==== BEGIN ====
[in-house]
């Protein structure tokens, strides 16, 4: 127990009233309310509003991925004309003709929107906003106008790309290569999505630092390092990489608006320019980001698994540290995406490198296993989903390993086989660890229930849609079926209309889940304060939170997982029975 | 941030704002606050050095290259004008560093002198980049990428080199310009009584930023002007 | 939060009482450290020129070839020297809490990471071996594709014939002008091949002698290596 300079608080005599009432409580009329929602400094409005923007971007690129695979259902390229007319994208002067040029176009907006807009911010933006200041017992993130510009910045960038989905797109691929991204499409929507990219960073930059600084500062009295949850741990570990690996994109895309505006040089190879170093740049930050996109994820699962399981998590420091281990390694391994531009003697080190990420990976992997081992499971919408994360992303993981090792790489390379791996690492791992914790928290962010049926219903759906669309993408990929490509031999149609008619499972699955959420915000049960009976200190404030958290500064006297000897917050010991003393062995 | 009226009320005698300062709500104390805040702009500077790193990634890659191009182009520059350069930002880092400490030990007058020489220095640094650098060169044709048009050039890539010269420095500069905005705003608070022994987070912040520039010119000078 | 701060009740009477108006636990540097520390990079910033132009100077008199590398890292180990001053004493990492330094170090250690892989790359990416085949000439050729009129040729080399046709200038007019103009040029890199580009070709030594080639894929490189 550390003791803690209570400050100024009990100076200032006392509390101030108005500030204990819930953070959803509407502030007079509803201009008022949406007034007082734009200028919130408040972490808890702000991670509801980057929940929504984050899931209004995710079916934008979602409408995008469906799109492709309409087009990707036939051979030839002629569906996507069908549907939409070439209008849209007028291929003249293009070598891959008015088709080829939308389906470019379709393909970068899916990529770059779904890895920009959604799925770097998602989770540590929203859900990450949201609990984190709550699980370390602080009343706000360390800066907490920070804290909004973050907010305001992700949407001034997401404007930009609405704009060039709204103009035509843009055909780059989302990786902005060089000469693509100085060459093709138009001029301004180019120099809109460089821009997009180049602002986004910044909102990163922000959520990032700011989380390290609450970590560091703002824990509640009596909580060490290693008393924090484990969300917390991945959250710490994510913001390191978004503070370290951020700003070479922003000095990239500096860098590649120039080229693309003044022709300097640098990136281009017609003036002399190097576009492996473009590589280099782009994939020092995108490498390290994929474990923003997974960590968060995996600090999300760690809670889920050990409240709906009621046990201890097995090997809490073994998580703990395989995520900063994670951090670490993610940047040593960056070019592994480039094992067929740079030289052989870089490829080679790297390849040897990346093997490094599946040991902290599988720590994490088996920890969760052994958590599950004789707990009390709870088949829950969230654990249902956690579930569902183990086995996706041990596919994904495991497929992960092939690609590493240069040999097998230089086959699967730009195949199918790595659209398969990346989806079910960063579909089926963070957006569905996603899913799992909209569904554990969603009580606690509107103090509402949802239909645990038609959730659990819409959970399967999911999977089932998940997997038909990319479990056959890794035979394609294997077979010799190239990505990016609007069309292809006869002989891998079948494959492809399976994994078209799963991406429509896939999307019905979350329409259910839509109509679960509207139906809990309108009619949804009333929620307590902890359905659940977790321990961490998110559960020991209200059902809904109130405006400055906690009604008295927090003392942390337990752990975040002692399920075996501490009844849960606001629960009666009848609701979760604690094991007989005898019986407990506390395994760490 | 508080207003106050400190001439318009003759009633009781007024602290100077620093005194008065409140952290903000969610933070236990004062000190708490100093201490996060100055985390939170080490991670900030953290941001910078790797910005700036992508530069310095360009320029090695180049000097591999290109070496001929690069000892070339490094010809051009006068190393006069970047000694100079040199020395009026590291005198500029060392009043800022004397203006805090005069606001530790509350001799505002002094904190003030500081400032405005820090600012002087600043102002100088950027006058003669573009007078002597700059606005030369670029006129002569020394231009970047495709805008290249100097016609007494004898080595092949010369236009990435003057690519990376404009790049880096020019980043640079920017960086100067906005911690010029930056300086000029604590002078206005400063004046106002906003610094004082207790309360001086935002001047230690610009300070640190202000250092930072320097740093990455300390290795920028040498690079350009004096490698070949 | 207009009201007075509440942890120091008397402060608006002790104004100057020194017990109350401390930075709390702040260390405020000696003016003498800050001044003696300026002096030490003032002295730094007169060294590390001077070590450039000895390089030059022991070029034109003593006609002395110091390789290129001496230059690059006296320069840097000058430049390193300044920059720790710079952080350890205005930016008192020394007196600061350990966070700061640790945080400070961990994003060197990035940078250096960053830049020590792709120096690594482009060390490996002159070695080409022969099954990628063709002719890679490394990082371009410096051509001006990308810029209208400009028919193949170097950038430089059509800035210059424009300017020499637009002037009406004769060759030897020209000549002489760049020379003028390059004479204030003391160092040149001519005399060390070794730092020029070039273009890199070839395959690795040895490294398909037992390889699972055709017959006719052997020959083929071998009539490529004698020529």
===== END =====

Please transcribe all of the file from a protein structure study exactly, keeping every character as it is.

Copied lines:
[in-house]
């Protein structure tokens, strides 16, 4: 127990009233309310509003991925004309003709929107906003106008790309290569999505630092390092990489608006320019980001698994540290995406490198296993989903390993086989660890229930849609079926209309889940304060939170997982029975 | 941030704002606050050095290259004008560093002198980049990428080199310009009584930023002007 | 939060009482450290020129070839020297809490990471071996594709014939002008091949002698290596 300079608080005599009432409580009329929602400094409005923007971007690129695979259902390229007319994208002067040029176009907006807009911010933006200041017992993130510009910045960038989905797109691929991204499409929507990219960073930059600084500062009295949850741990570990690996994109895309505006040089190879170093740049930050996109994820699962399981998590420091281990390694391994531009003697080190990420990976992997081992499971919408994360992303993981090792790489390379791996690492791992914790928290962010049926219903759906669309993408990929490509031999149609008619499972699955959420915000049960009976200190404030958290500064006297000897917050010991003393062995 | 009226009320005698300062709500104390805040702009500077790193990634890659191009182009520059350069930002880092400490030990007058020489220095640094650098060169044709048009050039890539010269420095500069905005705003608070022994987070912040520039010119000078 | 701060009740009477108006636990540097520390990079910033132009100077008199590398890292180990001053004493990492330094170090250690892989790359990416085949000439050729009129040729080399046709200038007019103009040029890199580009070709030594080639894929490189 550390003791803690209570400050100024009990100076200032006392509390101030108005500030204990819930953070959803509407502030007079509803201009008022949406007034007082734009200028919130408040972490808890702000991670509801980057929940929504984050899931209004995710079916934008979602409408995008469906799109492709309409087009990707036939051979030839002629569906996507069908549907939409070439209008849209007028291929003249293009070598891959008015088709080829939308389906470019379709393909970068899916990529770059779904890895920009959604799925770097998602989770540590929203859900990450949201609990984190709550699980370390602080009343706000360390800066907490920070804290909004973050907010305001992700949407001034997401404007930009609405704009060039709204103009035509843009055909780059989302990786902005060089000469693509100085060459093709138009001029301004180019120099809109460089821009997009180049602002986004910044909102990163922000959520990032700011989380390290609450970590560091703002824990509640009596909580060490290693008393924090484990969300917390991945959250710490994510913001390191978004503070370290951020700003070479922003000095990239500096860098590649120039080229693309003044022709300097640098990136281009017609003036002399190097576009492996473009590589280099782009994939020092995108490498390290994929474990923003997974960590968060995996600090999300760690809670889920050990409240709906009621046990201890097995090997809490073994998580703990395989995520900063994670951090670490993610940047040593960056070019592994480039094992067929740079030289052989870089490829080679790297390849040897990346093997490094599946040991902290599988720590994490088996920890969760052994958590599950004789707990009390709870088949829950969230654990249902956690579930569902183990086995996706041990596919994904495991497929992960092939690609590493240069040999097998230089086959699967730009195949199918790595659209398969990346989806079910960063579909089926963070957006569905996603899913799992909209569904554990969603009580606690509107103090509402949802239909645990038609959730659990819409959970399967999911999977089932998940997997038909990319479990056959890794035979394609294997077979010799190239990505990016609007069309292809006869002989891998079948494959492809399976994994078209799963991406429509896939999307019905979350329409259910839509109509679960509207139906809990309108009619949804009333929620307590902890359905659940977790321990961490998110559960020991209200059902809904109130405006400055906690009604008295927090003392942390337990752990975040002692399920075996501490009844849960606001629960009666009848609701979760604690094991007989005898019986407990506390395994760490 | 508080207003106050400190001439318009003759009633009781007024602290100077620093005194008065409140952290903000969610933070236990004062000190708490100093201490996060100055985390939170080490991670900030953290941001910078790797910005700036992508530069310095360009320029090695180049000097591999290109070496001929690069000892070339490094010809051009006068190393006069970047000694100079040199020395009026590291005198500029060392009043800022004397203006805090005069606001530790509350001799505002002094904190003030500081400032405005820090600012002087600043102002100088950027006058003669573009007078002597700059606005030369670029006129002569020394231009970047495709805008290249100097016609007494004898080595092949010369236009990435003057690519990376404009790049880096020019980043640079920017960086100067906005911690010029930056300086000029604590002078206005400063004046106002906003610094004082207790309360001086935002001047230690610009300070640190202000250092930072320097740093990455300390290795920028040498690079350009004096490698070949 | 207009009201007075509440942890120091008397402060608006002790104004100057020194017990109350401390930075709390702040260390405020000696003016003498800050001044003696300026002096030490003032002295730094007169060294590390001077070590450039000895390089030059022991070029034109003593006609002395110091390789290129001496230059690059006296320069840097000058430049390193300044920059720790710079952080350890205005930016008192020394007196600061350990966070700061640790945080400070961990994003060197990035940078250096960053830049020590792709120096690594482009060390490996002159070695080409022969099954990628063709002719890679490394990082371009410096051509001006990308810029209208400009028919193949170097950038430089059509800035210059424009300017020499637009002037009406004769060759030897020209000549002489760049020379003028390059004479204030003391160092040149001519005399060390070794730092020029070039273009890199070839395959690795040895490294398909037992390889699972055709017959006719052997020959083929071998009539490529004698020529």